Nominet Trust, the UK’s leading tech for good funder, has named Disrupt Disability in the 2016 NT100 - a global celebration of this year’s 100 most inspiring social innovations using digital technology to drive social change around the world. 

NT100 plays a valuable role each year in inspiring those with the influence and resources to accelerate the adoption of tech for social good. It brings together entrepreneurs, innovators, NGOs, charities, technologists and others to share knowledge, experience and skills to introduce social change on a global scale. 

Following a global call for nominations earlier this year, Disrupt Disability was selected by a judging panel of tech and charity experts in recognition of its work. Disrupt Disability are applying digital fabrication and distributed manufacturing (for example, manufacturing in makerspaces) to wheelchairs, giving wheelchair users choice and control over the form and function of their wheels. 

This year the NT100 gives special recognition to Everyday Tech Heroes - the inspirational people who have first-hand experience of the challenges they are tackling with Tech. We are proud to announce that Disrupt Disability Founder and Director Rachael Wallach has received this year’s Everyday Tech Hero award in recognition of her work.

Rachael was inspired to found Disrupt Disability following her experience backpacking across South East Asia; 

When I was travelling I realised I had hardly seen any other wheelchair users, and no one else was wheeling themselves. An estimated 65m people in the world need a wheelchair. So I started to connect with NGOs on my route to find out why.

They told me that a wheelchair is like a pair of shoes; to give independence it needs to be customised to the body, lifestyle and environment of its user. My wheelchair has over 30 different elements that have been tailored to me.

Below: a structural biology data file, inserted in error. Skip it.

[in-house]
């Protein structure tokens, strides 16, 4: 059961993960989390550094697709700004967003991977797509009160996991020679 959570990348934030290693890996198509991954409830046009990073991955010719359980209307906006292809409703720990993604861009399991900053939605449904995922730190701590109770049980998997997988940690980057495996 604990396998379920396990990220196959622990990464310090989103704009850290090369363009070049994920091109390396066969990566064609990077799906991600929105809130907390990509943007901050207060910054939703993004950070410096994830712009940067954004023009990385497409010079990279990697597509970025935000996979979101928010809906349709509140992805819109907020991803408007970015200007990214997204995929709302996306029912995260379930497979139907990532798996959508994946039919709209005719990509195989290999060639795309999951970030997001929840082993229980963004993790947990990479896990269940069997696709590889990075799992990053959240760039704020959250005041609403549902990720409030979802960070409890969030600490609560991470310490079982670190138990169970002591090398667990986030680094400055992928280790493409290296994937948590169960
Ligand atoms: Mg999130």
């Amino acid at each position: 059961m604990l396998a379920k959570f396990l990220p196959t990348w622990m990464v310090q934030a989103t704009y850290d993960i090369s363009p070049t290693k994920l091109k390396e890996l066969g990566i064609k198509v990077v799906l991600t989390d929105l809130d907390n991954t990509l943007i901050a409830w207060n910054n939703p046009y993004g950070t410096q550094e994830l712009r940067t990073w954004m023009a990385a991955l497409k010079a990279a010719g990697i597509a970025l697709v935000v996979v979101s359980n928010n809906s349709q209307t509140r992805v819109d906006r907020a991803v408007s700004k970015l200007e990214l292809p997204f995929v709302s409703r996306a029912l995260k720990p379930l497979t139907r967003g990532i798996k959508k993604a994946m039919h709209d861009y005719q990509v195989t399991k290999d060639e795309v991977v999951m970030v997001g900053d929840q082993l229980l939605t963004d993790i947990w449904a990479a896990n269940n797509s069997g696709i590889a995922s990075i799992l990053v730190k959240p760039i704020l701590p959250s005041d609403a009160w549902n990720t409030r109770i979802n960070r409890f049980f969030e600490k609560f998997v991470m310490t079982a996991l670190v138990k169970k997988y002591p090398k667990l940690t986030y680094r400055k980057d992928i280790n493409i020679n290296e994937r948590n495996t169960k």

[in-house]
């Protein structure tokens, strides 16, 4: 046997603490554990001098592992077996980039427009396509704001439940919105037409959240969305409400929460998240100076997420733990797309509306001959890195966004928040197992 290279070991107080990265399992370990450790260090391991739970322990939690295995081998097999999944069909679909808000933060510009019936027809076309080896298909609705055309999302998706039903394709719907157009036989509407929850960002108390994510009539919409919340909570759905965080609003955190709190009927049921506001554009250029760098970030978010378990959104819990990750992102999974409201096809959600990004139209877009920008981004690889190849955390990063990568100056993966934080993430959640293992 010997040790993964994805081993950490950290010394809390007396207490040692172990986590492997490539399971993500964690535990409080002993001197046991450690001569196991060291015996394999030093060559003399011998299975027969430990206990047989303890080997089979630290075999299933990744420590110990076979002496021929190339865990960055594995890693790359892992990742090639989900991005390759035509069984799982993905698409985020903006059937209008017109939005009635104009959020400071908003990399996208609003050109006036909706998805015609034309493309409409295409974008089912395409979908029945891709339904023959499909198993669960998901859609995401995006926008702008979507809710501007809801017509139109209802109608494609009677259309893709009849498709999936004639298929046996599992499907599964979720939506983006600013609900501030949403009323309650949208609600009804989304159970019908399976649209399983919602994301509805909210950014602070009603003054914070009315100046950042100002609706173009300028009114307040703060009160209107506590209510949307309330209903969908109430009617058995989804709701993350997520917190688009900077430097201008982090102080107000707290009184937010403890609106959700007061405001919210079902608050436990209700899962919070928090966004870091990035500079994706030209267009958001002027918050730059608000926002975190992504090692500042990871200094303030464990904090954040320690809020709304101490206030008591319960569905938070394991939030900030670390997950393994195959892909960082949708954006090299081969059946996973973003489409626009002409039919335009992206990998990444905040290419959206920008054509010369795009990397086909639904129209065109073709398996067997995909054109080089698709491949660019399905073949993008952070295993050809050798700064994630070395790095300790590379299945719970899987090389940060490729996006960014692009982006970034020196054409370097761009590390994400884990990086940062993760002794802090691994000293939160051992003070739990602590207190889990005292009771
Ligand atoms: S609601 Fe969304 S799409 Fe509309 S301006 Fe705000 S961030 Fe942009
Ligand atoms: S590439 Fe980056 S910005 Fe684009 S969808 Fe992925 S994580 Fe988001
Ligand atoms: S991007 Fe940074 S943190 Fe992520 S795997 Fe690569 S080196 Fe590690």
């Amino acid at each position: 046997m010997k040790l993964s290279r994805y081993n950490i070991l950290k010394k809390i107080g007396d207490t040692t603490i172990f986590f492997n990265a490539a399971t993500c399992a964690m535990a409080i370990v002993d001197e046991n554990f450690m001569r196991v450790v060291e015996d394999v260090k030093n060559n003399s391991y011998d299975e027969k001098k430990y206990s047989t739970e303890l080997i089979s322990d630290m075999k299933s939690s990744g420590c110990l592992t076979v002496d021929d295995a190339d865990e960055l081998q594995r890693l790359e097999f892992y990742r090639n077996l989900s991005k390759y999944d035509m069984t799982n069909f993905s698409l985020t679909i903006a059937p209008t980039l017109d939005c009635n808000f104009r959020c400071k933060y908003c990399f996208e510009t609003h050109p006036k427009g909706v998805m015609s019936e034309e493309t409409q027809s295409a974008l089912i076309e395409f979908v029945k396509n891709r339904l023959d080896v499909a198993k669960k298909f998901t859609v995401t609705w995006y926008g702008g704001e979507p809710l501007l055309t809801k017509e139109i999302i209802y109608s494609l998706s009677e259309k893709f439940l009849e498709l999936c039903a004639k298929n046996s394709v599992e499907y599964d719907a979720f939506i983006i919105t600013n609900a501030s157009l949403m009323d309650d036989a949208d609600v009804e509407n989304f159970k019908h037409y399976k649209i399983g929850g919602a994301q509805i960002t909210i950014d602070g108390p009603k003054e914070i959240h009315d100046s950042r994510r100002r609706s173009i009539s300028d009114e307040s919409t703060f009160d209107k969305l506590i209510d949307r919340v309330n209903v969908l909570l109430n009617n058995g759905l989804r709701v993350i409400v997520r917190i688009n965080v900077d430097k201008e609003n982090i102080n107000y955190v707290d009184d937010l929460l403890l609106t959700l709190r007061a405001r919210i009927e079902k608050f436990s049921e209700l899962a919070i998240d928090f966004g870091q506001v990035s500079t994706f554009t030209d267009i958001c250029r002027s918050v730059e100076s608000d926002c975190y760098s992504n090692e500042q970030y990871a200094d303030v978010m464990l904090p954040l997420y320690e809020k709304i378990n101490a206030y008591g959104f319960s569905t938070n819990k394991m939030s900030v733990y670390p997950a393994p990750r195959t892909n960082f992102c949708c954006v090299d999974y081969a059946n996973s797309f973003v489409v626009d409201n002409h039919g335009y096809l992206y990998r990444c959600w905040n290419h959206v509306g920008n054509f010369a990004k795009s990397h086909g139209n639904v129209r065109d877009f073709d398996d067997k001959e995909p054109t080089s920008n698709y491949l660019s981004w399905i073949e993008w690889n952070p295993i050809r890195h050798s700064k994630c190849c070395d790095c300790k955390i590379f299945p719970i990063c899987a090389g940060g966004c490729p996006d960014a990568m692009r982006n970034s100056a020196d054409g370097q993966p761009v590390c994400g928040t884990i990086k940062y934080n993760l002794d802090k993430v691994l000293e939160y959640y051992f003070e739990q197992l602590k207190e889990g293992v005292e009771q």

With traditional design, manufacturing and distribution, customisation comes at a prohibitive price. My wheelchair has been fully customised to my needs but costs $3,000. In a country like Laos, that’s 6 times the average annual salary, so it’s just not affordable. According to the World Health Organisation, there are 52m people worldwide who need a wheelchair but simply cannot afford one.

Inspired by organisations like e-NABLE who have used open source design, digital fabrication and distributed manufacture to reduce the cost of prosthetic hands from $10,000 to $50, I started to run hackathons to explore whether these same techniques could be applied to wheelchairs.

It quickly became clear that even wheelchair users can afford a customised wheelchair, they don’t have the level of choice and control they want over their chair.

Unlike a bike, wheelchair parts are not interchangeable (you can’t buy your frame and footplate from different manufacturers and you can’t swap in a more stable caster fork when you go out on uneven terrain). Unlike glasses, the only thing you can really change about your chair is the colour. Existing manufacturers don’t have much of an incentive to change things.

Our hackathons taught us that the wheelchair market isn’t working for anyone. We co-designed the Disrupt Disability approach with wheelchair users, designers and makers to transform the way that customised wheelchairs are designed, distributed and made.

Disrupt Disability has two aims. First, to reduce the cost of customised wheelchairs so all 65 million people who need a wheelchair can afford one. Secondly, to give wheelchair users as much choice and control over their wheelchair as they would have over a pair of glasses, so people don't use a wheelchair, they wear their wheels. 

The 2016 NT100 was selected from 700 projects discovered this year through a combination of research and public nomination. Shortlisted projects were reviewed by Nominet Trust and a panel of partner organisations including: Big Lottery Fund, Cancer Research UK, Comic Relief, Nominet, Oxfam, Telefonica 02 and Skoll Centre for Social Entrepreneurship. 

The 2016 NT100 projects are hosted on the Social Tech Guide (, the world’s largest interactive database of tech for good, which now showcases almost 1,700 ventures. 

About Nominet Trust

Nominet Trust is the UK’s leading social tech funder.  It provides full grant funding, mentoring and business support to organisations using the internet and digital technology to address significant social challenges including health and well-being, economic empowerment and sustainability.  Since 2009,  Nominet Trust has invested more than£25m in projects harnessing technology to deliver real social change. Through partnerships and campaigns such as the inspirational NT100, Nominet Trust mobilises new approaches that will influence and accelerate the use of tech for social good. 

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